Isolated Bolsonaro rejects virus threat
As coronavirus cases and deaths mount in Brazil, President Jair Bolsonaro has remained defiant, the last notable holdout among major world leaders in denying the severity of the coronavirus.
Brazilians, he declared last week, are uniquely suited to weather the pandemic because they can be dunked in raw sewage and “don’t catch a thing”.
Defying guidelines issued by his own health ministry, the President on Sunday visited a busy commercial district in Brasília, the capital, where he called on all but elderly Brazilians to get back to work.
Then he insisted that an anti-malaria pill of unproved efficacy would cure those who fall ill with the virus that has killed more than 43,000 people worldwide. “God is Brazilian,” he told a throng of supporters. “The cure is right there.”
Several world leaders — among them President Trump and Prime Minister Boris Johnson — were slow to grasp the menace of the highly contagious virus, and reluctant to embrace disruptive and economically painful social distancing measures that have become the norm in much of the world.
But Bolsonaro remains the highest profile holdout in eschewing the scientific consensus on the lockdown measures required to keep health care systems from being overwhelmed.
His handling of the crisis has led to consternation across the country’s political spectrum as congressional leaders, editorial boards and the head of the Supreme Court have essentially beseeched Brazilians to ignore their president. A movement to impeach Bolsonaro is gaining popular support, with Brazilians banging pots from their windows nightly to repudiate their President.
“He has demonstrated that he is unfit to be President,” said Maria Hermínia Tavares de Almeida, a political scientist at the University of São Paulo. “He remains in power for one very simple reason: No one wants to create a political crisis to oust him in the midst of a health emergency.”
Since the new coronavirus was first detected in Brazil in late February, the virus has spread quickly across the country, with large clusters in São Paulo and Rio de Janeiro, the country’s most populous states. As of Wednesday, there were 5,812 confirmed cases in Brazil, where testing is limited, and 202 recorded deaths.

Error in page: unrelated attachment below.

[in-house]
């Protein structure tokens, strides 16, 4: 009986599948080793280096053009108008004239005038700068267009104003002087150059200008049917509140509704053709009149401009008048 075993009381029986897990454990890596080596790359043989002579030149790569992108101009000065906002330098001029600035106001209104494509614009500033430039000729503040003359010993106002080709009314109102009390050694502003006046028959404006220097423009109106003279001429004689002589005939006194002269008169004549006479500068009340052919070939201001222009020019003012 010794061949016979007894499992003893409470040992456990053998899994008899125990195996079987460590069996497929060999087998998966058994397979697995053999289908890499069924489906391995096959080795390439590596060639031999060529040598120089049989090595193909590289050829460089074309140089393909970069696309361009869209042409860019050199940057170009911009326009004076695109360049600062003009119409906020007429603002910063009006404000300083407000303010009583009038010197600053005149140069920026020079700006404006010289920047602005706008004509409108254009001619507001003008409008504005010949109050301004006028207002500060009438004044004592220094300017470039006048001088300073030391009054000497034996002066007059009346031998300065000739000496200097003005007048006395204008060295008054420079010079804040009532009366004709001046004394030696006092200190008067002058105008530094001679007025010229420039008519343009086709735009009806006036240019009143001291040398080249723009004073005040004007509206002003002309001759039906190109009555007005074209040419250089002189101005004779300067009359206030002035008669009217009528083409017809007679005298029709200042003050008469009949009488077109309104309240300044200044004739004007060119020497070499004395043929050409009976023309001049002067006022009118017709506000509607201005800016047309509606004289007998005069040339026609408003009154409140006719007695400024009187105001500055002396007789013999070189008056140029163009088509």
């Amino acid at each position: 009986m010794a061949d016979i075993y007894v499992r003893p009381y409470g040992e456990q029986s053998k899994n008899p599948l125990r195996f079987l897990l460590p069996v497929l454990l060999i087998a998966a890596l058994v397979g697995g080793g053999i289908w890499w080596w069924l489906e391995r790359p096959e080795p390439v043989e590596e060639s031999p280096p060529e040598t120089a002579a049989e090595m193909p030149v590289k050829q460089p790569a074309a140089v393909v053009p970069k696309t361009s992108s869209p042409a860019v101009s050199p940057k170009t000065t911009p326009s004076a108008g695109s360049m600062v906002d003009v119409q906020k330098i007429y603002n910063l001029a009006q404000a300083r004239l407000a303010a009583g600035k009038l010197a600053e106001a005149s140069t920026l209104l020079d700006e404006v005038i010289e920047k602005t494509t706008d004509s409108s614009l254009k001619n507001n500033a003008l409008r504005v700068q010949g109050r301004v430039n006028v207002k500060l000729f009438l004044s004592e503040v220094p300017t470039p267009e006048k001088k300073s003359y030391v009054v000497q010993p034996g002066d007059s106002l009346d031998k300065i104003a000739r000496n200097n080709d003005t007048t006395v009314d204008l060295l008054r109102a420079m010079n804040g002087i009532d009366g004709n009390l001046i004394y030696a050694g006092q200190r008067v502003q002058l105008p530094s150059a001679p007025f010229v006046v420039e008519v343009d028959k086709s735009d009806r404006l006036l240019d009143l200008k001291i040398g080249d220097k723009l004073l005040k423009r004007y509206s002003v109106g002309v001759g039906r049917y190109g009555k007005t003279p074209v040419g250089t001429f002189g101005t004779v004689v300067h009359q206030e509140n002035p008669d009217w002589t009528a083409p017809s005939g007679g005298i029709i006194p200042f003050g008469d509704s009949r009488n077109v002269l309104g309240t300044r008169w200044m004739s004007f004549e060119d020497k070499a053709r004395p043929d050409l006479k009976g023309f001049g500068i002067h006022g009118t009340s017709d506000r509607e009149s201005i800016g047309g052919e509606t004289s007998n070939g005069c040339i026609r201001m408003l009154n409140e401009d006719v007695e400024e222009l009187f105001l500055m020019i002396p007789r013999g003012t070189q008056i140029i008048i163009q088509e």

In a televised address on Tuesday night, Bolsonaro spoke about the virus in graver terms, calling it “the greatest challenge of our generation”.
But the President notably did not endorse strict quarantine measures and misleadingly paraphrased remarks by the head of the World Health Organisation to assert that informal workers should continue to toil.
“The collateral effects of the measures to fight the coronavirus cannot be worse than the actual illness,” he said.
In much of the country, his words were drowned out by protesters banging pans and chanting “Down with Bolsonaro!”
In mid-March, governors started urging Brazilians to stay indoors unless they work in critical sectors and called on several business categories to shut down. Since then, commerce, transit and flights have been sharply reduced, throttling Latin America’s largest economy, which has yet to recover from a brutal recession in 2014.
As the patchwork of lockdown measures hardened, Bolsonaro lashed out at governors for falling into a state of “hysteria” and asserted, without proof, that they were inflating coronavirus figures for political gain. He attacked journalists, accusing them of drumming up panic in an effort to undermine his government. He has called the virus a “measly cold”.
“Some will die” from it, he said, because “such is life.”
Over the weekend, Twitter, Facebook and Instagram deleted posts by Bolsonaro in which he questioned social distancing measures, deeming the posts in violation of guidelines prohibiting content that endangers public health.
On Tuesday, the WHO urged leaders in the Americas to urgently expand patient-care capability while implementing social distancing measures that may have to remain in place for 3 months.